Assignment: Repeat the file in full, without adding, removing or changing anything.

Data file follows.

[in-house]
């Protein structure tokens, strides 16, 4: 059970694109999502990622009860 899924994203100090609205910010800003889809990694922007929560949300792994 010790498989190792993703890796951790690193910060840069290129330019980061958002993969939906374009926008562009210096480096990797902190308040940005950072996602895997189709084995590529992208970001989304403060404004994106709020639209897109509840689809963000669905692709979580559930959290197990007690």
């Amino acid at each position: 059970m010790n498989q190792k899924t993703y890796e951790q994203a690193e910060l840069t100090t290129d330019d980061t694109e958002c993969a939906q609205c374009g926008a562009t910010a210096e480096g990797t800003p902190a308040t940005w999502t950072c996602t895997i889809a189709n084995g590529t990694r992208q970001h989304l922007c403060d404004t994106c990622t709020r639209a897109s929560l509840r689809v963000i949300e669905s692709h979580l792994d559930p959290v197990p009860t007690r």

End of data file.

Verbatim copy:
[in-house]
């Protein structure tokens, strides 16, 4: 059970694109999502990622009860 899924994203100090609205910010800003889809990694922007929560949300792994 010790498989190792993703890796951790690193910060840069290129330019980061958002993969939906374009926008562009210096480096990797902190308040940005950072996602895997189709084995590529992208970001989304403060404004994106709020639209897109509840689809963000669905692709979580559930959290197990007690």
């Amino acid at each position: 059970m010790n498989q190792k899924t993703y890796e951790q994203a690193e910060l840069t100090t290129d330019d980061t694109e958002c993969a939906q609205c374009g926008a562009t910010a210096e480096g990797t800003p902190a308040t940005w999502t950072c996602t895997i889809a189709n084995g590529t990694r992208q970001h989304l922007c403060d404004t994106c990622t709020r639209a897109s929560l509840r689809v963000i949300e669905s692709h979580l792994d559930p959290v197990p009860t007690r």